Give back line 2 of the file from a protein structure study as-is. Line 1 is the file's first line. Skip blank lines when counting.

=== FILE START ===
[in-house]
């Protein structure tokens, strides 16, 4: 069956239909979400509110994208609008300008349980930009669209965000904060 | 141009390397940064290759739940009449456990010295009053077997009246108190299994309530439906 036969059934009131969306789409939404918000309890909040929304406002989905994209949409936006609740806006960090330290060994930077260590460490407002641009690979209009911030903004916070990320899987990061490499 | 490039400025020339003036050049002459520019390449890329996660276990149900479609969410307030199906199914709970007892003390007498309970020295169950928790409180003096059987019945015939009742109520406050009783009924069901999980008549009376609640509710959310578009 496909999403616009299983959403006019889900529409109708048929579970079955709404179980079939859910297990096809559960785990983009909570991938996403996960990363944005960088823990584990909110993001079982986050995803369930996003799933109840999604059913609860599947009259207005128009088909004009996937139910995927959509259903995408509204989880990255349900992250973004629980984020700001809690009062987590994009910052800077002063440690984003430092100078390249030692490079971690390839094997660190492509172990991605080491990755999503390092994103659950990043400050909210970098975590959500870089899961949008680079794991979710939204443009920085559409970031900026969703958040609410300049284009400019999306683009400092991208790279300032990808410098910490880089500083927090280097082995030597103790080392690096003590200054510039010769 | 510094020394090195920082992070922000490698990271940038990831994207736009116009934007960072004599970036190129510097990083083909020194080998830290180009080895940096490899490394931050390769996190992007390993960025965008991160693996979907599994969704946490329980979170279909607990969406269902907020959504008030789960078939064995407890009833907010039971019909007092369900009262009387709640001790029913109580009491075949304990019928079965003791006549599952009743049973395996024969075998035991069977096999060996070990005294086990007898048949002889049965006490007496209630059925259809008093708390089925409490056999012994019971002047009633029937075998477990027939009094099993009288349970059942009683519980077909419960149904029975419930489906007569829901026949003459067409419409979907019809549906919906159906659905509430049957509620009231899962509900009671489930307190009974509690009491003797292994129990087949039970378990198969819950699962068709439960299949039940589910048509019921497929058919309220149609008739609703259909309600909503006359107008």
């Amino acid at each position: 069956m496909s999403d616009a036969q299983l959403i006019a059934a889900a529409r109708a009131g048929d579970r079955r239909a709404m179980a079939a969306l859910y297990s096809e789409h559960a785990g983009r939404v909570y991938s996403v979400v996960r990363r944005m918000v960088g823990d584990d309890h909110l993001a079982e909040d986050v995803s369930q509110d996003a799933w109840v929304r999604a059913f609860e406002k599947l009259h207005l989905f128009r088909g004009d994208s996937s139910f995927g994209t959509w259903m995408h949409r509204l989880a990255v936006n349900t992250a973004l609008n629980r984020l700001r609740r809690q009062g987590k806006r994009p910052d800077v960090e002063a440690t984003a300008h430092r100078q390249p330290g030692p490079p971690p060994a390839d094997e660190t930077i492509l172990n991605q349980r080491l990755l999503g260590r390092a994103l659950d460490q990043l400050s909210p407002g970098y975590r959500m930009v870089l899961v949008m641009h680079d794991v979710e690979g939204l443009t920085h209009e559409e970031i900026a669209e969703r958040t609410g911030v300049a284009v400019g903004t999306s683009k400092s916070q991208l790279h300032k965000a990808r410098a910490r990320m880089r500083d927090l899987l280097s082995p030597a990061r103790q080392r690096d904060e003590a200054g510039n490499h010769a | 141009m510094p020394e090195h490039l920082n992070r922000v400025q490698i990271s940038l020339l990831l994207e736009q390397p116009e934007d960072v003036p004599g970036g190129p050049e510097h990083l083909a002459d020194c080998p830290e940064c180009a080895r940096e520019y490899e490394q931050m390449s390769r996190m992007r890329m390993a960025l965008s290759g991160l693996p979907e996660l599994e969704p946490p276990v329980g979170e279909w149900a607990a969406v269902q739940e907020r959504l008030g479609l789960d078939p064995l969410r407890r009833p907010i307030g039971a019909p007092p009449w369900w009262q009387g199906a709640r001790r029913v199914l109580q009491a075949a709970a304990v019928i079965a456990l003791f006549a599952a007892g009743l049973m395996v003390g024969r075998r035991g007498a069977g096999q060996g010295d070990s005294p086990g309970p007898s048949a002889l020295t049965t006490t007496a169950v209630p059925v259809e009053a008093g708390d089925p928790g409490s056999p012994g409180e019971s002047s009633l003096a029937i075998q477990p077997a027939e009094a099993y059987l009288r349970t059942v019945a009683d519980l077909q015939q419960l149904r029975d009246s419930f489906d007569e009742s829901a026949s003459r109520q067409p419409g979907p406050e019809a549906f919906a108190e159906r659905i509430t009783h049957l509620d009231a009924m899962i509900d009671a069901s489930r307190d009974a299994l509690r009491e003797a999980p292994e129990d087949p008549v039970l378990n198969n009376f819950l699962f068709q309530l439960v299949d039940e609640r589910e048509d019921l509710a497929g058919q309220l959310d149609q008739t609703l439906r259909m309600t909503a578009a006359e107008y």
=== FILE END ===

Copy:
């Protein structure tokens, strides 16, 4: 069956239909979400509110994208609008300008349980930009669209965000904060 | 141009390397940064290759739940009449456990010295009053077997009246108190299994309530439906 036969059934009131969306789409939404918000309890909040929304406002989905994209949409936006609740806006960090330290060994930077260590460490407002641009690979209009911030903004916070990320899987990061490499 | 490039400025020339003036050049002459520019390449890329996660276990149900479609969410307030199906199914709970007892003390007498309970020295169950928790409180003096059987019945015939009742109520406050009783009924069901999980008549009376609640509710959310578009 496909999403616009299983959403006019889900529409109708048929579970079955709404179980079939859910297990096809559960785990983009909570991938996403996960990363944005960088823990584990909110993001079982986050995803369930996003799933109840999604059913609860599947009259207005128009088909004009996937139910995927959509259903995408509204989880990255349900992250973004629980984020700001809690009062987590994009910052800077002063440690984003430092100078390249030692490079971690390839094997660190492509172990991605080491990755999503390092994103659950990043400050909210970098975590959500870089899961949008680079794991979710939204443009920085559409970031900026969703958040609410300049284009400019999306683009400092991208790279300032990808410098910490880089500083927090280097082995030597103790080392690096003590200054510039010769 | 510094020394090195920082992070922000490698990271940038990831994207736009116009934007960072004599970036190129510097990083083909020194080998830290180009080895940096490899490394931050390769996190992007390993960025965008991160693996979907599994969704946490329980979170279909607990969406269902907020959504008030789960078939064995407890009833907010039971019909007092369900009262009387709640001790029913109580009491075949304990019928079965003791006549599952009743049973395996024969075998035991069977096999060996070990005294086990007898048949002889049965006490007496209630059925259809008093708390089925409490056999012994019971002047009633029937075998477990027939009094099993009288349970059942009683519980077909419960149904029975419930489906007569829901026949003459067409419409979907019809549906919906159906659905509430049957509620009231899962509900009671489930307190009974509690009491003797292994129990087949039970378990198969819950699962068709439960299949039940589910048509019921497929058919309220149609008739609703259909309600909503006359107008």